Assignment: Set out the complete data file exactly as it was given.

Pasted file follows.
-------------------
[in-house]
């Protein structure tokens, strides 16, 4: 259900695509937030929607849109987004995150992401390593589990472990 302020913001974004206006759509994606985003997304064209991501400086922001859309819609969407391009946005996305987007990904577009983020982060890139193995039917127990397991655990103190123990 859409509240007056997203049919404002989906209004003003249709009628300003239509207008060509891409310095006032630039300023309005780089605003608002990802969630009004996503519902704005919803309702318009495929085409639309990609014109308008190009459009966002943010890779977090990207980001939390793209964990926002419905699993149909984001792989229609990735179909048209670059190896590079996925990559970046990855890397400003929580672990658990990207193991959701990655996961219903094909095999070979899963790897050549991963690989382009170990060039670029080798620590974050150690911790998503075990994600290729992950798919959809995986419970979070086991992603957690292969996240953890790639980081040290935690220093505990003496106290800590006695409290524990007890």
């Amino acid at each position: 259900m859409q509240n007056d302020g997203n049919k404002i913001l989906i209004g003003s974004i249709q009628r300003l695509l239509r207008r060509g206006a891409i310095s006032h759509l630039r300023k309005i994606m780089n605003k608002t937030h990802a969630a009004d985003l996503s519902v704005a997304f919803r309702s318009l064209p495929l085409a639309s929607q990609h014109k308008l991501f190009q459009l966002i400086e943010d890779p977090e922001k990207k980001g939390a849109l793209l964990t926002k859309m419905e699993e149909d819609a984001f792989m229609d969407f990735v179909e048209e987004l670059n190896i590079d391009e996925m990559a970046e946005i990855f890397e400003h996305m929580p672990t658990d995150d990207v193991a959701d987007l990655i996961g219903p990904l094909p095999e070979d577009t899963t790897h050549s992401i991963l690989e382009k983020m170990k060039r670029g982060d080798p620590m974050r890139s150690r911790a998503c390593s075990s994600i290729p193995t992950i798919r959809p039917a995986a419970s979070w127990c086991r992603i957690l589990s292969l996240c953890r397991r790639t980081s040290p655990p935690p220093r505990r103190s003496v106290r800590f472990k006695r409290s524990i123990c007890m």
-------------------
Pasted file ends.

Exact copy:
[in-house]
């Protein structure tokens, strides 16, 4: 259900695509937030929607849109987004995150992401390593589990472990 302020913001974004206006759509994606985003997304064209991501400086922001859309819609969407391009946005996305987007990904577009983020982060890139193995039917127990397991655990103190123990 859409509240007056997203049919404002989906209004003003249709009628300003239509207008060509891409310095006032630039300023309005780089605003608002990802969630009004996503519902704005919803309702318009495929085409639309990609014109308008190009459009966002943010890779977090990207980001939390793209964990926002419905699993149909984001792989229609990735179909048209670059190896590079996925990559970046990855890397400003929580672990658990990207193991959701990655996961219903094909095999070979899963790897050549991963690989382009170990060039670029080798620590974050150690911790998503075990994600290729992950798919959809995986419970979070086991992603957690292969996240953890790639980081040290935690220093505990003496106290800590006695409290524990007890």
């Amino acid at each position: 259900m859409q509240n007056d302020g997203n049919k404002i913001l989906i209004g003003s974004i249709q009628r300003l695509l239509r207008r060509g206006a891409i310095s006032h759509l630039r300023k309005i994606m780089n605003k608002t937030h990802a969630a009004d985003l996503s519902v704005a997304f919803r309702s318009l064209p495929l085409a639309s929607q990609h014109k308008l991501f190009q459009l966002i400086e943010d890779p977090e922001k990207k980001g939390a849109l793209l964990t926002k859309m419905e699993e149909d819609a984001f792989m229609d969407f990735v179909e048209e987004l670059n190896i590079d391009e996925m990559a970046e946005i990855f890397e400003h996305m929580p672990t658990d995150d990207v193991a959701d987007l990655i996961g219903p990904l094909p095999e070979d577009t899963t790897h050549s992401i991963l690989e382009k983020m170990k060039r670029g982060d080798p620590m974050r890139s150690r911790a998503c390593s075990s994600i290729p193995t992950i798919r959809p039917a995986a419970s979070w127990c086991r992603i957690l589990s292969l996240c953890r397991r790639t980081s040290p655990p935690p220093r505990r103190s003496v106290r800590f472990k006695r409290s524990i123990c007890m």